November 28, 2023—WorkRise, a research-to-action network on jobs, workers, and mobility hosted by the Urban Institute, has awarded $3 million to support 12 research projects aimed at improving economic security and mobility for low-wage workers and creating a more equitable labor market. The projects selected build on foundations laid through previous research investments from WorkRise and break new ground in emerging areas of focus, particularly in small business practices.
More than 120 teams applied for funding in response to a request for proposals (RFP) launched earlier this year. Seventeen finalists were invited to submit full proposals, which were reviewed by WorkRise’s selection committee, Leadership Board, and peer reviewers with research expertise in the fields covered.
Project teams comprise multidisciplinary researchers and practitioners and innovative partnerships that include seven Historically Black Colleges and Universities, as well as several minority-led and minority-serving organizations. These collaborations will ensure evidence and solutions are grounded in the voices and experiences of the communities where they focus.
“Our newly announced grantees bring a wealth of cross-sector collaboration, expertise and innovation to WorkRise, with the potential to drive substantial positive changes for both workers and employers,” said Todd Greene, executive director of WorkRise. “Through their work, we anticipate a profound impact on workforce development, economic mobility, and a more prosperous, equitable future for all stakeholders in the labor market.”
These projects complement a growing portfolio of WorkRise research investments, now totaling over $10 million, designed to fill the most critical knowledge gaps and shape the priorities, frameworks, and actions of labor market actors, including policymakers, employers, worker advocates, practitioners, philanthropies, and scholars. Evidence generated from previous WorkRise grants is catalyzing mobility-supportive policies and practices and building the capacities of organizations to expand and continue their work. As these new projects launch and yield results, WorkRise and its network will amplify findings using their digital platforms, research translation capacities, and convening power.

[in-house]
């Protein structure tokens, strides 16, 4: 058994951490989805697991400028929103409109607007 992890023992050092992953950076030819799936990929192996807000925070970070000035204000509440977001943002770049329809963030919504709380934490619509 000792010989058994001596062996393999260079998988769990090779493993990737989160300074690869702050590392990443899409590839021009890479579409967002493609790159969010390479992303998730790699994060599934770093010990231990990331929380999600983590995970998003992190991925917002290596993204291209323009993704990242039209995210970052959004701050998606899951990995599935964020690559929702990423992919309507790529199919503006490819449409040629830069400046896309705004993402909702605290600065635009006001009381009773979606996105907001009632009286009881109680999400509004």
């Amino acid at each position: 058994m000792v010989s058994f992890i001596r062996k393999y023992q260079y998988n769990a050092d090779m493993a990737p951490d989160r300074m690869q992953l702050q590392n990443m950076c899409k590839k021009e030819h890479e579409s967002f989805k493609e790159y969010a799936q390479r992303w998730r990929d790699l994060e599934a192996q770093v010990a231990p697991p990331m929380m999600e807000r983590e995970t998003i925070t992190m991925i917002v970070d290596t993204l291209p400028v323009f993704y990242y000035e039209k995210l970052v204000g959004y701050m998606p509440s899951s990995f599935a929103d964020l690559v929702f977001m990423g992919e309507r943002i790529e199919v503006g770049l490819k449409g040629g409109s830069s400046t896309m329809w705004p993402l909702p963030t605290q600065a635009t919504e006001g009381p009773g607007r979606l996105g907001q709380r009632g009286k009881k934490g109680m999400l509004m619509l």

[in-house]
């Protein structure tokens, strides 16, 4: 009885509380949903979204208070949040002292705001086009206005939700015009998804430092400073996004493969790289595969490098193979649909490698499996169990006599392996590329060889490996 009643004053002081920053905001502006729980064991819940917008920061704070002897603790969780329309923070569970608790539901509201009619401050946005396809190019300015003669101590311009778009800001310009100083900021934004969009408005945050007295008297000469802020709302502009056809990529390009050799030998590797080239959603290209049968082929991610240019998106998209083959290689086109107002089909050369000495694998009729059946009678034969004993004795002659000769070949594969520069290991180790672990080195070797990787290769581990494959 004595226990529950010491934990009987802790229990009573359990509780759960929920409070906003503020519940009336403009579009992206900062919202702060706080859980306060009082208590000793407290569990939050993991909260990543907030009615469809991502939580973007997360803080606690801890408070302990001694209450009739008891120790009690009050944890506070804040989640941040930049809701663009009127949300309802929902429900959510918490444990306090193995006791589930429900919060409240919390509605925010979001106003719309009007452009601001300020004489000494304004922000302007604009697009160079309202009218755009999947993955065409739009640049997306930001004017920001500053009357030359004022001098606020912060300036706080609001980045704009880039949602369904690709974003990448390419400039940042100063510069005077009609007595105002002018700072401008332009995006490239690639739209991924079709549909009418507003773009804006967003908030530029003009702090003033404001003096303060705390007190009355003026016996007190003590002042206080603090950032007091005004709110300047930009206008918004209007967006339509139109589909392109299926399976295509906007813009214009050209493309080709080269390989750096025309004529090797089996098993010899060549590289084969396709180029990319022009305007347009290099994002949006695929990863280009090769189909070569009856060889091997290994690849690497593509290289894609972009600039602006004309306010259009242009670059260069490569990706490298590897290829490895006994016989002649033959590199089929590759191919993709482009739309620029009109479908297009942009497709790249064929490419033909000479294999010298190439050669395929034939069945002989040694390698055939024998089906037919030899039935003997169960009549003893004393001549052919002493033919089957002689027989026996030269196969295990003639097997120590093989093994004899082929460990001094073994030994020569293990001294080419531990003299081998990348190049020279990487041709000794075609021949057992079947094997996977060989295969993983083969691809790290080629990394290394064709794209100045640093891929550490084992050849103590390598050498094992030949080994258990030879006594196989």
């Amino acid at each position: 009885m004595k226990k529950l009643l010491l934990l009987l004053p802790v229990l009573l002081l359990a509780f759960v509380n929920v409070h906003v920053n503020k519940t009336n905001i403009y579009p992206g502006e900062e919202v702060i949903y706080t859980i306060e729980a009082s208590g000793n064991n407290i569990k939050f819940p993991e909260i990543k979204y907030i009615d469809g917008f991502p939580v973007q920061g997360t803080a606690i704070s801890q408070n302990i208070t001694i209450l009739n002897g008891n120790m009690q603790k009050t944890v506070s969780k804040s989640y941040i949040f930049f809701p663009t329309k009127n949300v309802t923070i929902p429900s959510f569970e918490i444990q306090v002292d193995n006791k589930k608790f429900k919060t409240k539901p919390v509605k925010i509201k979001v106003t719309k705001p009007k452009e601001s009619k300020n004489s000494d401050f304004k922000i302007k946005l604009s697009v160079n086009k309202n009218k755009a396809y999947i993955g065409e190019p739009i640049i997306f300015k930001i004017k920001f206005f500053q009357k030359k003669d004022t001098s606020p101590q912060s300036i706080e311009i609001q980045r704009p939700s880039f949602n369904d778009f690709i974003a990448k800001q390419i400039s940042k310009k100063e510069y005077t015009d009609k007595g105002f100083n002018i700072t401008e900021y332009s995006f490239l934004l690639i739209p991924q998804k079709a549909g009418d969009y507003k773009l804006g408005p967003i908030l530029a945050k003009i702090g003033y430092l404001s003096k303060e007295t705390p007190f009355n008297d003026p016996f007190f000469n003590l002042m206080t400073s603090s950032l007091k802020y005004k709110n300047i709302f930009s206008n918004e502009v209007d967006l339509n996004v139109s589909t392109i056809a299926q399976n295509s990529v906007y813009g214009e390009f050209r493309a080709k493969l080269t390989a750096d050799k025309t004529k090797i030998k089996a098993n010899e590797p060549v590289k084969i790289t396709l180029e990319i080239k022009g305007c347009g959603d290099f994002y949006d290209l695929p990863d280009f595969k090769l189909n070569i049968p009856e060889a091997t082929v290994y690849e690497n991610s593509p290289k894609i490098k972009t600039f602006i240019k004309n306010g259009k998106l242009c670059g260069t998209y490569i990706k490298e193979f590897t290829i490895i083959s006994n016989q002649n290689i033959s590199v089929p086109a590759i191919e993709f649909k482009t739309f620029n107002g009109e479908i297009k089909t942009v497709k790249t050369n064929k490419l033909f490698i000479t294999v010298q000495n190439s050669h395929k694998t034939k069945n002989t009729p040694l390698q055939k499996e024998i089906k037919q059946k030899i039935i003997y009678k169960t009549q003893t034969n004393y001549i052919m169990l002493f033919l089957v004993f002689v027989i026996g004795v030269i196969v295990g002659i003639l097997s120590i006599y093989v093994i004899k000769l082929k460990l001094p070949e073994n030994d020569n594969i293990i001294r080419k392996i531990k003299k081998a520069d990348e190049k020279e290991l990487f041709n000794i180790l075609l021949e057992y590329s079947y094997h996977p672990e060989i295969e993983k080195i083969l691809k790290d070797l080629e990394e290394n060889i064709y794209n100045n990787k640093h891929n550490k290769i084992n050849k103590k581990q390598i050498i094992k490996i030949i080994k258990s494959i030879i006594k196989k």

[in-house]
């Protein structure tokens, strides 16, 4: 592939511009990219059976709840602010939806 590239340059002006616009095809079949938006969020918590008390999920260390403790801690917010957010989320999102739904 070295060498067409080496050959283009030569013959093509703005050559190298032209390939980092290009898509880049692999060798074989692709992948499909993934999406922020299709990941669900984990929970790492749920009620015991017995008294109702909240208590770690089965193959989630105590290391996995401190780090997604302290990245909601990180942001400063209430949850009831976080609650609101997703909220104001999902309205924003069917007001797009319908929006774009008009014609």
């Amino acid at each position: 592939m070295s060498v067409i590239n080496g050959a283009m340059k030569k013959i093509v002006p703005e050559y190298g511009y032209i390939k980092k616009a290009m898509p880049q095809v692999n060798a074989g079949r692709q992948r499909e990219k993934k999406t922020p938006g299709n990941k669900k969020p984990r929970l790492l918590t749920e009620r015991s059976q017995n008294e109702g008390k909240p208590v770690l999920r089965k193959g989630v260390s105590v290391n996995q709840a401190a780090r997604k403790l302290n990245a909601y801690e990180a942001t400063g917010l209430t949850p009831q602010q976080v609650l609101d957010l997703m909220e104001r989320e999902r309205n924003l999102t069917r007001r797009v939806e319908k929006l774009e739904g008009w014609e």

WorkRise Leadership Board bylaws require board members who submit proposals for consideration to recuse themselves from reviewing their own proposals. However, they are permitted to review other proposals for funding. Proposals from board members must also receive approval from three-quarters of the WorkRise Leadership Board. These rules were applied to the proposals submitted by Arin Dube, who serves on the WorkRise Leadership Board, and from NDWA Labs, whose founding director (Palak Shah) also serves on the Leadership Board.
The projects receiving funding are:
The Workforce Almanac: Mapping the US Workforce Development Sector
Project Organizations: President and Fellows of Harvard College
Principal Investigators: David Deming
This project will use the Workforce Almanac public data portal supported by a past WorkRise grant to analyze key research questions about the workforce development sector, including how the geographic distribution of training programs shapes opportunities for different communities. The project will also seek greater detail on training programs offered and interview state policymakers to understand how Workforce Innovation and Opportunities Act (WIOA) funds are being deployed, and which innovations are yielding promising results.
Strategic Wage Concealment and Labor Market Power
Project Organizations: University of Georgia